Graduate Liberal Studies Program

Course Description

GLS 550: Lying Our Way to the Truth: The Personal Narrative in Poetry

Instructor: Ashley E. Hudson

"Poetry is a kind of lying, necessarily."
- Jack Gilbert

"Tell all the Truth but tell it slant."
- Emily Dickinson

It has long been a complaint among poets that the reader is more interested in a poet's personal life than in the poems themselves. Yet a poet does not have a truth-telling contract with the reader the way a memoirist might. This course will examine the reader's impulse to view poetry as autobiography. We will question what this impulse says about our culture and our relationship to literature. Through a brief history of confessional poetry and a selection of poets who struggle with the readers' perception of autobiography in their poems, this course will expose the student to the problems and possibilities of the personal narrative in poetry. We'll read essays written by poets about their own work, listen to interviews, and discuss poets' drafts of poems in order to examine how truthful autobiography finds its way into poems. This course will develop a student's deeper understanding of the process through which personal experience becomes art, how poets go about getting at the larger truth with the smaller lies.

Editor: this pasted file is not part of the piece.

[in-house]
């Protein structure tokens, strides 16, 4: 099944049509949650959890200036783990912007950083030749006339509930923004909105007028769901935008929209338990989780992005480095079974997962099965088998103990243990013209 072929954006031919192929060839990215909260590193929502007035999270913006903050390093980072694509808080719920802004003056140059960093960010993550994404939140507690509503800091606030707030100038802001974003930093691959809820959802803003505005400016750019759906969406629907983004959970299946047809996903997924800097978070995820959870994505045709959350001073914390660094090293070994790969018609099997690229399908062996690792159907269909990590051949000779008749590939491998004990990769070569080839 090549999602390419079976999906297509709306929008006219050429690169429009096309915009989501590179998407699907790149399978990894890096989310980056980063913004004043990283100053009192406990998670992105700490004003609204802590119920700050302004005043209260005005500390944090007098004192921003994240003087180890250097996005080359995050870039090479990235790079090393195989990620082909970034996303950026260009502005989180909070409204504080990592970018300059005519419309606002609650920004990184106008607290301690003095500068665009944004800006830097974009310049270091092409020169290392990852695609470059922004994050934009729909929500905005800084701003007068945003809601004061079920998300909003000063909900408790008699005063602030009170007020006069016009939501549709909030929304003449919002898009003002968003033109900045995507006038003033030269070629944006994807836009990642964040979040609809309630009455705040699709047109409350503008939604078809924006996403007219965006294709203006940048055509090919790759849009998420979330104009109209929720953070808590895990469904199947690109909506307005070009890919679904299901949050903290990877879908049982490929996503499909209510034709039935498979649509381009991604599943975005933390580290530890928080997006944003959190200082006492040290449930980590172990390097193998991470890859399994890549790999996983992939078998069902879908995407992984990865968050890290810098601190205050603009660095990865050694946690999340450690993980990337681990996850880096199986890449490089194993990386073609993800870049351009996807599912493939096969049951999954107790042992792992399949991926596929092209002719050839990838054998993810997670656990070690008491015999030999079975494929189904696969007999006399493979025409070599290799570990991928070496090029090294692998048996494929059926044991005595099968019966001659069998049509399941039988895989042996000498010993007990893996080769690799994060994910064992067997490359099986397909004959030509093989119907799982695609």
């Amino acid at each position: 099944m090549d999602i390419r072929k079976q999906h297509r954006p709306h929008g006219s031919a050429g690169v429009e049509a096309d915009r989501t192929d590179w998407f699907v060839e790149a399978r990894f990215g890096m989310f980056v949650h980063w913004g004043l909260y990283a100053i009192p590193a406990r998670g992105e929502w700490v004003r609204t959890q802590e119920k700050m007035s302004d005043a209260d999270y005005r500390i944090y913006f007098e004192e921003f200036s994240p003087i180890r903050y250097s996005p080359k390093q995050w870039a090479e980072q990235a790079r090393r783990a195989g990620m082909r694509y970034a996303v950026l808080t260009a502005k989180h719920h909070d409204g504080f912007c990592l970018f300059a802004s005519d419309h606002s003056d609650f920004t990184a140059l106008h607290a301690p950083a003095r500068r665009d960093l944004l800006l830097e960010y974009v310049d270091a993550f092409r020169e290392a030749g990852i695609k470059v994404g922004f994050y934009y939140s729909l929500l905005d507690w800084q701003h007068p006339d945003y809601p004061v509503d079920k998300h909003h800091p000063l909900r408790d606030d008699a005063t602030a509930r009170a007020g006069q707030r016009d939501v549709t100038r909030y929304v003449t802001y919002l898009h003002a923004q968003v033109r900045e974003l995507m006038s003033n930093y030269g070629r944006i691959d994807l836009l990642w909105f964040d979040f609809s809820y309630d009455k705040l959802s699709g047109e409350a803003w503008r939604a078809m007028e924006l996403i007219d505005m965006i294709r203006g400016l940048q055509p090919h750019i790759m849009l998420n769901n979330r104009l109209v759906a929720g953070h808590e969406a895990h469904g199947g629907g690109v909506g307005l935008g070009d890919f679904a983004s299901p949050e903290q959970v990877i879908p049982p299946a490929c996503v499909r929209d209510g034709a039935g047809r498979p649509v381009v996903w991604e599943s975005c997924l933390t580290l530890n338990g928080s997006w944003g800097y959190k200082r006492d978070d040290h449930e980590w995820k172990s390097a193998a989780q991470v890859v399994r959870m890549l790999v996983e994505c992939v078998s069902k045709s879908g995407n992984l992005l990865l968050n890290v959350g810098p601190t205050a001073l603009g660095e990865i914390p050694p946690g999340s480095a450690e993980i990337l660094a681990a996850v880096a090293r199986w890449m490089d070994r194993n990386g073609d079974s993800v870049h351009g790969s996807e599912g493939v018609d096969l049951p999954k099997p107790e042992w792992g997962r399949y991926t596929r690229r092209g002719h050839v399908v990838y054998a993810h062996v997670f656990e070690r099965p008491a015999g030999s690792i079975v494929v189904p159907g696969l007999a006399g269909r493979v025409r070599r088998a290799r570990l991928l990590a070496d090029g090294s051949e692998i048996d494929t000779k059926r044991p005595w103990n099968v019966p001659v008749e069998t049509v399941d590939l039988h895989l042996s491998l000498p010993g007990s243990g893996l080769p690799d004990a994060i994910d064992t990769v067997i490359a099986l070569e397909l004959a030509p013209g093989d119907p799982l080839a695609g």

This course will emphasize reading and discussion with an additional focus on the development of critical thinking skills related to the subject matter. Written requirements include brief critical responses in the form of weekly discussions and a final project on a topic related to material discussed in class. No prior poetry writing experience necessary.

Required Text:

After Confession: poetry as autobiography, edited by Kate Sontag and David Graham; ISBN-10: 1555973558; ISBN-13: 978-1555973551

MLA Handbook 8th edition by The Modern Language Association of America; ISBN-10: 1603292624; ISBN-13: 978-1603292627

Online Readings: Please see our course website for online readings. The Canvas course will be made available no later than one week before the first day of class Summer 1 2019 (May 13).

Updated: June 19, 2019